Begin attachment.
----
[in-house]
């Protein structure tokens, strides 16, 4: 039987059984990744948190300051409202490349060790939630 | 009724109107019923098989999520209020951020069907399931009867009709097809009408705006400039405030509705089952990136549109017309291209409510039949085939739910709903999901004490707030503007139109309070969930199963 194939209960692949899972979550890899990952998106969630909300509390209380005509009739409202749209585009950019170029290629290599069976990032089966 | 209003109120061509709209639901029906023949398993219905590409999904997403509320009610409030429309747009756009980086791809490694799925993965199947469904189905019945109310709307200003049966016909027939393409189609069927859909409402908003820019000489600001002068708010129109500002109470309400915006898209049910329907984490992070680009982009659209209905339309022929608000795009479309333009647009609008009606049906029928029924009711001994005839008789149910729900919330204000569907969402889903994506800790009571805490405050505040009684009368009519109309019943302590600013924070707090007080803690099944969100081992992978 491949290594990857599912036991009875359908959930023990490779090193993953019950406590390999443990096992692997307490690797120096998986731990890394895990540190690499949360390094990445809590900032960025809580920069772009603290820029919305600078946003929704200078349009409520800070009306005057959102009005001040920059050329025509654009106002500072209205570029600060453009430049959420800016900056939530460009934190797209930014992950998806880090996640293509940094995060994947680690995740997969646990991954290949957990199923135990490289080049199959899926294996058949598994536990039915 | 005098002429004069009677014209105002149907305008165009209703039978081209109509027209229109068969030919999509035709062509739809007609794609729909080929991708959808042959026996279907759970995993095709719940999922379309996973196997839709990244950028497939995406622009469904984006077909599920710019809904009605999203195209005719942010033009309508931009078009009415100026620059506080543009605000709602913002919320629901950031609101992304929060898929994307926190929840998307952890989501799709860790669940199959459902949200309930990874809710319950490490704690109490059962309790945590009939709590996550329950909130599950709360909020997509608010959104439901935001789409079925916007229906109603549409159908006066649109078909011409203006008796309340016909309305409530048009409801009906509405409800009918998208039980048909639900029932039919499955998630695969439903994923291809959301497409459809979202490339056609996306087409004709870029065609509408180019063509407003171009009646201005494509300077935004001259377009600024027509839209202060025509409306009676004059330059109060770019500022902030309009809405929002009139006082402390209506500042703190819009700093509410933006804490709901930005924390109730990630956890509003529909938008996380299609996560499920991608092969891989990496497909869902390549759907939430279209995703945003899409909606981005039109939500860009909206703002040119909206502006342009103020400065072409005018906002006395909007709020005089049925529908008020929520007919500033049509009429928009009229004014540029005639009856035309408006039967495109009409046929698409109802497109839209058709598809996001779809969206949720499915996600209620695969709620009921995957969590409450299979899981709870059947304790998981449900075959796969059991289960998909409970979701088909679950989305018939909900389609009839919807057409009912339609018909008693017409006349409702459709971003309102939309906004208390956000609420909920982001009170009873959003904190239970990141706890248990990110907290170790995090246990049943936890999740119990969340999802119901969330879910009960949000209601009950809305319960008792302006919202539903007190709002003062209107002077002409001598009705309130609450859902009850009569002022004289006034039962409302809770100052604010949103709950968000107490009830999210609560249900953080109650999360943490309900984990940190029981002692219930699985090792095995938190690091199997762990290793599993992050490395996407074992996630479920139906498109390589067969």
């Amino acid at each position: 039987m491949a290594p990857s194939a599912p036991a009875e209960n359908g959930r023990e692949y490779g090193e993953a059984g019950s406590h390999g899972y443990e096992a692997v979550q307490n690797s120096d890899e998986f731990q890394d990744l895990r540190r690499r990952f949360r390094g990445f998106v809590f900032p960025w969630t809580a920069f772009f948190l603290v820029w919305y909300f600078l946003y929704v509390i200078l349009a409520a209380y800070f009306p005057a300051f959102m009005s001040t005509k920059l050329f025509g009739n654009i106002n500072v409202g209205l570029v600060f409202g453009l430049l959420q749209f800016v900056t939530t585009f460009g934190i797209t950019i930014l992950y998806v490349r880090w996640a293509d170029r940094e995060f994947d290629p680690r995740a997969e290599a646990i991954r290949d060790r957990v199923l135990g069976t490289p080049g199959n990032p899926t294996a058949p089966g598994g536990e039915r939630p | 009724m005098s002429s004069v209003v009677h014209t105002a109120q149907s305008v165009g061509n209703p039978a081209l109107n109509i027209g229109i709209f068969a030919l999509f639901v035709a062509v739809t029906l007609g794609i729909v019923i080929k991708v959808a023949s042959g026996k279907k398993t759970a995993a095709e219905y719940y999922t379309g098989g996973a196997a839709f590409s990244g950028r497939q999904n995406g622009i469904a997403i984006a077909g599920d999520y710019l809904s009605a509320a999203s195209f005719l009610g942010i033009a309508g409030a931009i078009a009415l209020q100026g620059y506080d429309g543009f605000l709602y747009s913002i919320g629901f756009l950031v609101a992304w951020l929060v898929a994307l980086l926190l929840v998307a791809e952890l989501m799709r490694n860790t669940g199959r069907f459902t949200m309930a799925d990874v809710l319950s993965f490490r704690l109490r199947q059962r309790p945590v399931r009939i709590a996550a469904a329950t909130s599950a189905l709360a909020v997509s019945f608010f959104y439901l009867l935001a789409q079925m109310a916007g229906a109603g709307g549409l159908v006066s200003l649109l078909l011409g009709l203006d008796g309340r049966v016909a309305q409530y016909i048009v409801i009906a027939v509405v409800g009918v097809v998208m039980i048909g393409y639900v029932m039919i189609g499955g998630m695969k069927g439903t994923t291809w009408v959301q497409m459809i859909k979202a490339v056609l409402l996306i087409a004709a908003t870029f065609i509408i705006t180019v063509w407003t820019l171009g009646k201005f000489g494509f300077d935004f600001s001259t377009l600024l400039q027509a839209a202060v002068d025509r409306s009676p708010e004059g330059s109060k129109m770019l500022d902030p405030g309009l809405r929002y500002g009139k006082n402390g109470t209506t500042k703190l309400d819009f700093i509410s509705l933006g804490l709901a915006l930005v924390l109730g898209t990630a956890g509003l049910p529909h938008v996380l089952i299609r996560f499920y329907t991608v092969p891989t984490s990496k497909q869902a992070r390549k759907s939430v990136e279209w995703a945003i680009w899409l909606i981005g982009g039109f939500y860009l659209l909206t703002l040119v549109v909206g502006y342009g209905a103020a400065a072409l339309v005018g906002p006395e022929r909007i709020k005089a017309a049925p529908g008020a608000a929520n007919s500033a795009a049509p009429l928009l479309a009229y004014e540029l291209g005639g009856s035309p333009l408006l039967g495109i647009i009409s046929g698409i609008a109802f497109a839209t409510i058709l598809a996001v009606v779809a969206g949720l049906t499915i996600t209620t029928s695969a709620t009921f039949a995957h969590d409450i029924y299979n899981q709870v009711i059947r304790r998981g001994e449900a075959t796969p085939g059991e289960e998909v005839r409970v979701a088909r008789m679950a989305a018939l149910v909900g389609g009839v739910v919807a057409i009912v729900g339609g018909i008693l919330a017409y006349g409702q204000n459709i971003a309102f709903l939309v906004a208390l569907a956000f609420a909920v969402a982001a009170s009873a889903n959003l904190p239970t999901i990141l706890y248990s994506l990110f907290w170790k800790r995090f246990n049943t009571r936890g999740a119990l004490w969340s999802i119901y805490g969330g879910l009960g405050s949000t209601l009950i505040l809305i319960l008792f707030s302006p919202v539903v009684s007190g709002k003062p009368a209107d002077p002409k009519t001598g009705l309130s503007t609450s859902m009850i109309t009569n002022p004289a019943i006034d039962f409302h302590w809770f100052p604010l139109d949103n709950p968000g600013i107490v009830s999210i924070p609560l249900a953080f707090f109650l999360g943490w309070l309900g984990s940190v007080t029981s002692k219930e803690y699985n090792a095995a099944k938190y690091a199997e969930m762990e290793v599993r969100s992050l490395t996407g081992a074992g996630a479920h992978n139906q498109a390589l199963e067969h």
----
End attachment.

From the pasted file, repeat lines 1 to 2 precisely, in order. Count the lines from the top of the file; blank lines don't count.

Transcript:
[in-house]
């Protein structure tokens, strides 16, 4: 039987059984990744948190300051409202490349060790939630 | 009724109107019923098989999520209020951020069907399931009867009709097809009408705006400039405030509705089952990136549109017309291209409510039949085939739910709903999901004490707030503007139109309070969930199963 194939209960692949899972979550890899990952998106969630909300509390209380005509009739409202749209585009950019170029290629290599069976990032089966 | 209003109120061509709209639901029906023949398993219905590409999904997403509320009610409030429309747009756009980086791809490694799925993965199947469904189905019945109310709307200003049966016909027939393409189609069927859909409402908003820019000489600001002068708010129109500002109470309400915006898209049910329907984490992070680009982009659209209905339309022929608000795009479309333009647009609008009606049906029928029924009711001994005839008789149910729900919330204000569907969402889903994506800790009571805490405050505040009684009368009519109309019943302590600013924070707090007080803690099944969100081992992978 491949290594990857599912036991009875359908959930023990490779090193993953019950406590390999443990096992692997307490690797120096998986731990890394895990540190690499949360390094990445809590900032960025809580920069772009603290820029919305600078946003929704200078349009409520800070009306005057959102009005001040920059050329025509654009106002500072209205570029600060453009430049959420800016900056939530460009934190797209930014992950998806880090996640293509940094995060994947680690995740997969646990991954290949957990199923135990490289080049199959899926294996058949598994536990039915 | 005098002429004069009677014209105002149907305008165009209703039978081209109509027209229109068969030919999509035709062509739809007609794609729909080929991708959808042959026996279907759970995993095709719940999922379309996973196997839709990244950028497939995406622009469904984006077909599920710019809904009605999203195209005719942010033009309508931009078009009415100026620059506080543009605000709602913002919320629901950031609101992304929060898929994307926190929840998307952890989501799709860790669940199959459902949200309930990874809710319950490490704690109490059962309790945590009939709590996550329950909130599950709360909020997509608010959104439901935001789409079925916007229906109603549409159908006066649109078909011409203006008796309340016909309305409530048009409801009906509405409800009918998208039980048909639900029932039919499955998630695969439903994923291809959301497409459809979202490339056609996306087409004709870029065609509408180019063509407003171009009646201005494509300077935004001259377009600024027509839209202060025509409306009676004059330059109060770019500022902030309009809405929002009139006082402390209506500042703190819009700093509410933006804490709901930005924390109730990630956890509003529909938008996380299609996560499920991608092969891989990496497909869902390549759907939430279209995703945003899409909606981005039109939500860009909206703002040119909206502006342009103020400065072409005018906002006395909007709020005089049925529908008020929520007919500033049509009429928009009229004014540029005639009856035309408006039967495109009409046929698409109802497109839209058709598809996001779809969206949720499915996600209620695969709620009921995957969590409450299979899981709870059947304790998981449900075959796969059991289960998909409970979701088909679950989305018939909900389609009839919807057409009912339609018909008693017409006349409702459709971003309102939309906004208390956000609420909920982001009170009873959003904190239970990141706890248990990110907290170790995090246990049943936890999740119990969340999802119901969330879910009960949000209601009950809305319960008792302006919202539903007190709002003062209107002077002409001598009705309130609450859902009850009569002022004289006034039962409302809770100052604010949103709950968000107490009830999210609560249900953080109650999360943490309900984990940190029981002692219930699985090792095995938190690091199997762990290793599993992050490395996407074992996630479920139906498109390589067969």